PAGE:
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Malian rebel bastion to stage 'Caesarian section' election

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French soldiers walk past a graffito that reads "Azawad free and independent" as they patrol on July 27, in Kidal, Mali. On the eve of Mali's watershed presidential election, the authorities in the rebel bastion of Kidal were confident Saturday of well-run polls, although they were under no illusions about getting a big turn-out. (AFP)

On the eve of Mali's watershed presidential election, the authorities in the rebel bastion of Kidal were confident Saturday of well-run polls, although they were under no illusions about getting a big turn-out.

There was no evidence on dusty, sun-baked streets of the remote desert settlement that polls seen as pivotal to conflict-scarred Mali's future were less than 24 hours away -- no campaign posters or slogans, no Malian flags even. "There was no campaign here," said one resident. One emblem, however, was ubiquitous: the four-colour flag of Azawad, the name Tuareg separatists give to northern Mali.

Graffiti on the walls of Kidal, 1,500 km (930 miles) northeast of Bamako, proclaims: "We are not Malians." "I am responsible for organising the elections, I am not responsible for delivering the voters," smiled Kidal governor Adama Kamissoko, who has temporarily abandoned his army colonel's uniform and wears a "Mali elections 2013" cap.

"But at least 13,000 voter cards have been distributed within a fortnight in the Kidal region, which is very encouraging." Kidal has 35,000 people on the electoral roll, a drop in the ocean when seen in terms of the seven million voters registered nationwide. But well-run polls in the settlement, near the Algerian border, are vital for the credibility of the elections nationwide.

Kidal, the cultural stronghold of the Tuareg people and the historic birthplace of their most influential clans, is also something of a powder-keg.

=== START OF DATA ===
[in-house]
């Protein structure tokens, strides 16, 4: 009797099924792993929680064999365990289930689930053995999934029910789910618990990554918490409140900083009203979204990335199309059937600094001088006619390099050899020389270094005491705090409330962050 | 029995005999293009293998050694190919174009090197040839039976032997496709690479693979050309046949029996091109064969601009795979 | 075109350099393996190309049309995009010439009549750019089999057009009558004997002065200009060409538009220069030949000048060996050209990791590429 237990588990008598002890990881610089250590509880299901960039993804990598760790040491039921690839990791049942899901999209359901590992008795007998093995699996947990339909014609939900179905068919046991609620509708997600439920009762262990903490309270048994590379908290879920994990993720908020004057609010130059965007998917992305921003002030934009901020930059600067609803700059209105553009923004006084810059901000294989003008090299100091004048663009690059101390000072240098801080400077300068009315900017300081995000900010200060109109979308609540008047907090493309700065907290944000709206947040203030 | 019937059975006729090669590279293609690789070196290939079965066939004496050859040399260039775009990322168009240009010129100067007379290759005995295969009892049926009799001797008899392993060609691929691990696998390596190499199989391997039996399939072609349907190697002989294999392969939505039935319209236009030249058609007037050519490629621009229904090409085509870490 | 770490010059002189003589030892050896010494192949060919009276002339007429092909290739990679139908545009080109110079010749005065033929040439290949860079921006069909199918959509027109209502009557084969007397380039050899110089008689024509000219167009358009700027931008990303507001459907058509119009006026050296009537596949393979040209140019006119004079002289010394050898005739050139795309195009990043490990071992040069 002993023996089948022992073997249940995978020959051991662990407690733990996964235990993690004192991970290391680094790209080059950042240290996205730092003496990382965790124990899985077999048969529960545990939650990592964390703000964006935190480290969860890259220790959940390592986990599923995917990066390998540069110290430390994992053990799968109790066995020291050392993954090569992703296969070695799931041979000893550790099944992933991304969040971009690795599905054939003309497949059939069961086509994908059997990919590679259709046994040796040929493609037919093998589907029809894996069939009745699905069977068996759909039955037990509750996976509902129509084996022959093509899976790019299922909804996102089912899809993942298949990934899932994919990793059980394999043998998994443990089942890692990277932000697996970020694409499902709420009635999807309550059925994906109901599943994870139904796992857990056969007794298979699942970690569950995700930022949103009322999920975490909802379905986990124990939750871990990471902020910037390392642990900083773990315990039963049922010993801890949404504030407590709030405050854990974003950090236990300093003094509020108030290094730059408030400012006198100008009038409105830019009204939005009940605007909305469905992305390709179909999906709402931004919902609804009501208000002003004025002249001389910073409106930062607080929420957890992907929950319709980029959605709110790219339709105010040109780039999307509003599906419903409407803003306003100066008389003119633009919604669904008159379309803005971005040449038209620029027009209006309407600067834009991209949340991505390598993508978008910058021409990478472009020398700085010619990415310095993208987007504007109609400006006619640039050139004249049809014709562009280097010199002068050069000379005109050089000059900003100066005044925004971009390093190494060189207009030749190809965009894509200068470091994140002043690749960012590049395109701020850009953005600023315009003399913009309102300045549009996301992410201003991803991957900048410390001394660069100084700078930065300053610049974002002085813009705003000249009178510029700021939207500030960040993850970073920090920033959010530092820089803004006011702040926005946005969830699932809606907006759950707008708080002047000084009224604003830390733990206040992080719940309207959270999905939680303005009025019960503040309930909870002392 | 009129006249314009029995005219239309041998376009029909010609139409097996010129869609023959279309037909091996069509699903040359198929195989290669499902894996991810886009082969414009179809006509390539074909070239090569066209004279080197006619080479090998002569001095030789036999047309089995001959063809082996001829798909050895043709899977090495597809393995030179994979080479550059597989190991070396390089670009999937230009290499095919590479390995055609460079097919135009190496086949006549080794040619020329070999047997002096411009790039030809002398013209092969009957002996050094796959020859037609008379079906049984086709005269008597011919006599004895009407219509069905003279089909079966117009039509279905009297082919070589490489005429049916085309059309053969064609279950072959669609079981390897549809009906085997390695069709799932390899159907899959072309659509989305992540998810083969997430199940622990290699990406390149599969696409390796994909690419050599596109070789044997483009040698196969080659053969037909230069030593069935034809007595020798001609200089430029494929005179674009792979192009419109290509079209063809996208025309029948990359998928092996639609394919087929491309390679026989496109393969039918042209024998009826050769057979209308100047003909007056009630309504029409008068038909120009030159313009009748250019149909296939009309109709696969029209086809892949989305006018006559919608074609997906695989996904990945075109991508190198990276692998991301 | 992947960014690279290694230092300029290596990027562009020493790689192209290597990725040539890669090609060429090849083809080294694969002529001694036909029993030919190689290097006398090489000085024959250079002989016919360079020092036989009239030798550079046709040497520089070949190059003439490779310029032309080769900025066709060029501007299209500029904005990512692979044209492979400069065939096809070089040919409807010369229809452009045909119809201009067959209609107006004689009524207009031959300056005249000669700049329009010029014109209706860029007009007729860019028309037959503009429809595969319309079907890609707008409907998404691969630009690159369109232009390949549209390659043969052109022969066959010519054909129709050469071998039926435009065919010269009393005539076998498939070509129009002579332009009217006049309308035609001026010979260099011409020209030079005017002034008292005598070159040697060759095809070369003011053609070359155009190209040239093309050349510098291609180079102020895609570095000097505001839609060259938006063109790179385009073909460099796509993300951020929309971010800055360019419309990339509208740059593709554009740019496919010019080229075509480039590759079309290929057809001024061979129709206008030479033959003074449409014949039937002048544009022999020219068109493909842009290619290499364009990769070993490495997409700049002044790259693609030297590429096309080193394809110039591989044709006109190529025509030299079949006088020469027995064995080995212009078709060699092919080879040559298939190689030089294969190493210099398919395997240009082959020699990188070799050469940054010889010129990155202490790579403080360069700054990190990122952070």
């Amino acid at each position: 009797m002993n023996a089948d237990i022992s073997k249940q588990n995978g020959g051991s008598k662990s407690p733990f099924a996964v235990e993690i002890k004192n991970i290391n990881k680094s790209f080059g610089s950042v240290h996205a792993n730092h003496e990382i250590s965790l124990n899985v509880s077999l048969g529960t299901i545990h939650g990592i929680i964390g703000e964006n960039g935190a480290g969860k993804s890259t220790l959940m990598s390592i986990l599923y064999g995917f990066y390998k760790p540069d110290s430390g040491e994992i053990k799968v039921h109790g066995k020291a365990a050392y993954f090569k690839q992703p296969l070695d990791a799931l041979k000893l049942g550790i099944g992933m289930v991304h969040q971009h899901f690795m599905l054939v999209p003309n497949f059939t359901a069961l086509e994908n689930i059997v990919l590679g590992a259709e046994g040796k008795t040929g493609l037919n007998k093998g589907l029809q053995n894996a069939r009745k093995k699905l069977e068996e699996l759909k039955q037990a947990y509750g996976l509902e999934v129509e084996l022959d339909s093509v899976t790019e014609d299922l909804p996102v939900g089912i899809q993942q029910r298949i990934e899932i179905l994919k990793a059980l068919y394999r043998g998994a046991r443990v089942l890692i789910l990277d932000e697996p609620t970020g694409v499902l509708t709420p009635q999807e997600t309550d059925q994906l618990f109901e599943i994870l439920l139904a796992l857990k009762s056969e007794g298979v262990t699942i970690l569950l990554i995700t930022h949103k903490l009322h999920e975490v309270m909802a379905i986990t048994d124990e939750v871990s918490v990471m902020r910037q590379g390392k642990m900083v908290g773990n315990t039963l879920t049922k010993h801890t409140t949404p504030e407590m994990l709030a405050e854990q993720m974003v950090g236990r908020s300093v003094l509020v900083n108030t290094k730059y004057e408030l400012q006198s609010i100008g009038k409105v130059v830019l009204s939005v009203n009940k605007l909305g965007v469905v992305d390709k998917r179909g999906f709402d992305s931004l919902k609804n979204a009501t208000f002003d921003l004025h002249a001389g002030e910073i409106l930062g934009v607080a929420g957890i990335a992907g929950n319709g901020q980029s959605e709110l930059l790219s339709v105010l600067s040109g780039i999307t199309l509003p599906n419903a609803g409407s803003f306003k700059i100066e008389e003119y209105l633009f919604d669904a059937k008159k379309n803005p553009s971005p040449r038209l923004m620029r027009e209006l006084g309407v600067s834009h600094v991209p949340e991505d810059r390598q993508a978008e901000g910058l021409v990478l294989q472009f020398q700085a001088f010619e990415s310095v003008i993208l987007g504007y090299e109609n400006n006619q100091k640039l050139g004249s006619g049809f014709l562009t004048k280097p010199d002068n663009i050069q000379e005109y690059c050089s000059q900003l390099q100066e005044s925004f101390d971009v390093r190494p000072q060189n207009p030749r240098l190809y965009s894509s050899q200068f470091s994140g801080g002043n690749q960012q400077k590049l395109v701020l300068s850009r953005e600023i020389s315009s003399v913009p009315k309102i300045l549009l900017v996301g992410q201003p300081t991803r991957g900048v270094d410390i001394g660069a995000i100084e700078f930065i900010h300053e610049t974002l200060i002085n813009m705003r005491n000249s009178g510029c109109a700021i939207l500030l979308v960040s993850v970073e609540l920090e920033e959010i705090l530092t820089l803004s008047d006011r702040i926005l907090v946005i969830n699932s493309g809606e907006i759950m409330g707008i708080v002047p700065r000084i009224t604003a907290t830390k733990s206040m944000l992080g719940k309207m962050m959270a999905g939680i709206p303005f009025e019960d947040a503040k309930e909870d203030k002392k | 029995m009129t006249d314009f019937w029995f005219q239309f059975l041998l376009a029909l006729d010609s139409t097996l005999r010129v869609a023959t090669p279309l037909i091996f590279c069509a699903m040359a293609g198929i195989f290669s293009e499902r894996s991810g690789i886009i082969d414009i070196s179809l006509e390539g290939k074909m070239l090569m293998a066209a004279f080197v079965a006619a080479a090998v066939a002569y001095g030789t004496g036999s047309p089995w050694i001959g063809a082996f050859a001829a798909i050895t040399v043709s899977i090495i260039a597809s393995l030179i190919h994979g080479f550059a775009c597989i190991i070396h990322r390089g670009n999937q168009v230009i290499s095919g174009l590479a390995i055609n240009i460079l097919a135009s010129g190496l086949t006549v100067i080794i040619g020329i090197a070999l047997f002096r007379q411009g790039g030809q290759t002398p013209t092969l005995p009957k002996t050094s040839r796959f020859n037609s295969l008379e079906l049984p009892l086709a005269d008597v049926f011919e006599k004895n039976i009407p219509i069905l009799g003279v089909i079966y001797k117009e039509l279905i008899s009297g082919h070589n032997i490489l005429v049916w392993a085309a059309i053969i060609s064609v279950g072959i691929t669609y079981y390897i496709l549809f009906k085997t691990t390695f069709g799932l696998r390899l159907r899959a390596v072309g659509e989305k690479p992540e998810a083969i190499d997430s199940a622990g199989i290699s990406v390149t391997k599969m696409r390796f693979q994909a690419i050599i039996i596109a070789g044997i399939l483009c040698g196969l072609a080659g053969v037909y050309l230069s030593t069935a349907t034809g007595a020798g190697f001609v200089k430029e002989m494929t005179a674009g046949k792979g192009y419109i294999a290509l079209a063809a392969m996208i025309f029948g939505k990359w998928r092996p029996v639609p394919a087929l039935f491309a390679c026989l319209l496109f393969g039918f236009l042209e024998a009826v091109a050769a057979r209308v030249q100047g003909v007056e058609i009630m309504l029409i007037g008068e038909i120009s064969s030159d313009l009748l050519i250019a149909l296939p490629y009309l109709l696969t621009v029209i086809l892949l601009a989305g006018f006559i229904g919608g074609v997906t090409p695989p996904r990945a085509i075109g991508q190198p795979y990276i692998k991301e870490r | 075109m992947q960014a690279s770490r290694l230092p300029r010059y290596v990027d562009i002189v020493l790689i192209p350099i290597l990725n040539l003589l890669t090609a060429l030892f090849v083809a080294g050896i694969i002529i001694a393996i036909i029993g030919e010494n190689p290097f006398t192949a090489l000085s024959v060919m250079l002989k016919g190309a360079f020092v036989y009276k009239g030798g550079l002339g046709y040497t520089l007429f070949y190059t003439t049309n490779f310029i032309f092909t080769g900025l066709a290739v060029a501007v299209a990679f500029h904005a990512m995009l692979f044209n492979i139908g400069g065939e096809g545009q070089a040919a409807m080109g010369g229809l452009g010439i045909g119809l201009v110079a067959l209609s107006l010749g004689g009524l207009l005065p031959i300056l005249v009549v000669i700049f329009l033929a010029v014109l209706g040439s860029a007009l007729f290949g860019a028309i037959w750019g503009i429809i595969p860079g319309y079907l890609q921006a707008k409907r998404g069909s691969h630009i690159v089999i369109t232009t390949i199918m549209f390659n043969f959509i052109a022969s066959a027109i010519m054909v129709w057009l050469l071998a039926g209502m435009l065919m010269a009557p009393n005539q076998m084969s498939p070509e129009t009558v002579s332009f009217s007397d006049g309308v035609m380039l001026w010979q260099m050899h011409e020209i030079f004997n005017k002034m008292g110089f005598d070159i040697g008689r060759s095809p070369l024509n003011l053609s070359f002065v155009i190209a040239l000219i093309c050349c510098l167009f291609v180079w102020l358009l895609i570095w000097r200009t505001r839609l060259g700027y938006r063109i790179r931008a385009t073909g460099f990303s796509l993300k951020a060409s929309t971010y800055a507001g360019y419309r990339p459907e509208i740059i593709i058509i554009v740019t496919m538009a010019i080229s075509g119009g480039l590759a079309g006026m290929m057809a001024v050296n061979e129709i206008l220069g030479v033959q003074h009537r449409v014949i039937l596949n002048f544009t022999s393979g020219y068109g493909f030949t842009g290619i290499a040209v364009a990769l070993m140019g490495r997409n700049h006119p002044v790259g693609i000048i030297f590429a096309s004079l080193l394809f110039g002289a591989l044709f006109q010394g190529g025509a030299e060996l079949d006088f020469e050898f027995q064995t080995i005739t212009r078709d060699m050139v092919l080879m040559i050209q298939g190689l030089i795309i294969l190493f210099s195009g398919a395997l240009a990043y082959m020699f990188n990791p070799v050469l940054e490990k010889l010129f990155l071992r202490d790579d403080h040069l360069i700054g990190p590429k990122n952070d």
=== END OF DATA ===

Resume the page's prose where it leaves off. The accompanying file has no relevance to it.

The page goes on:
The region, also called Kidal, has been marginalised by successive administrations since Mali gained independence and the town has been the centre of various Tuareg uprisings.

A kidnapping of five election officials in the Kidal region last week was blamed on the National Movement for the Liberation of Azawad (MNLA), a rebel group founded to fight for independence for Mali's minority Tuareg.

The election is considered vital to the future of Mali which is battling to restore democracy after an 18-month crisis that saw it suffer a Tuareg rebellion, a military coup and the seizure of more than half its territory by Islamist extremists.

The MNLA took control of Kidal in February after a French-led military intervention ousted Al Qaeda-linked fighters who had piggybacked on the Tuareg rebellion to take control of most of northern Mali then chase out their former MNLA allies and impose a brutal form of Islamic law.

The Malian authorities finally reclaimed the city after signing a ceasefire deal with the MNLA on June 18 in Burkina Faso's capital, Ouagadougou.

The kidnappings came after violence between the lighter-skinned Tuaregs and Mali's majority black population rocked Kidal earlier this month, leaving four people dead, businesses looted and ransacked and the city's central market burned.

Meanwhile observers have increasingly cast doubt on whether Kidal will be ready for the election.

One of 28 presidential candidates, Tiebile Drame, dropped out of the race ahead of the election saying the country was not prepared, especially Kidal.

"This election is a political Caesarean section, an abnormal birth that makes the mother suffer. But that doesn't mean that it generates a stillborn child," said Ambeiry Ag Rhisa, acting secretary-general of the MNLA. "But it is necessary for Azawad and Mali to establish an agreement that recognises Azawad with its own personality and acceptable governance, which leaves us to manage our business by ourselves."

Aliou Zeimi, 18, who will vote for the first time on Sunday, said he was backing Dramane Dembele of Adema, Mali's largest party, as he picked up his voting card at his former school, which has been vandalised and closed for more than a year. "These are the bandits of Azawad who did this. It is important to vote for our country, we want peace. We want to take back our country," said Zeimi, a member of Kidal's black community.

If the MNLA's official line is to back the election, this position has nothing like unanimous support among the rank-and-file.

Many Tuareg do not feel a "Mali" election has anything to do with them, a little over a year after their brief proclamation of independence for Azawad.

"I am a member of MNLA but I am against the Ouagadougou agreements, like everyone else here. We respect them because we gave our word, but not the Malians, they haven't released a single prisoner," said Aminatou Walet Bibi.

The activist, who has organised several demonstrations by women against the return of the Malian government and soldiers to Kidal, said her people would "rise up again" if the Azawad issue was not resolved. "We have no water and no electricity but we do not need it if it comes from Mali. If Mali is staying here, I'd rather die.

"My father died in the revolution against France, my uncle took part in the revolt in the 60s, my brother in the 90s... My son will be another revolutionary. Until we are liberated from Mali, it will be revolution, generation after generation." thm/stb/ft/lc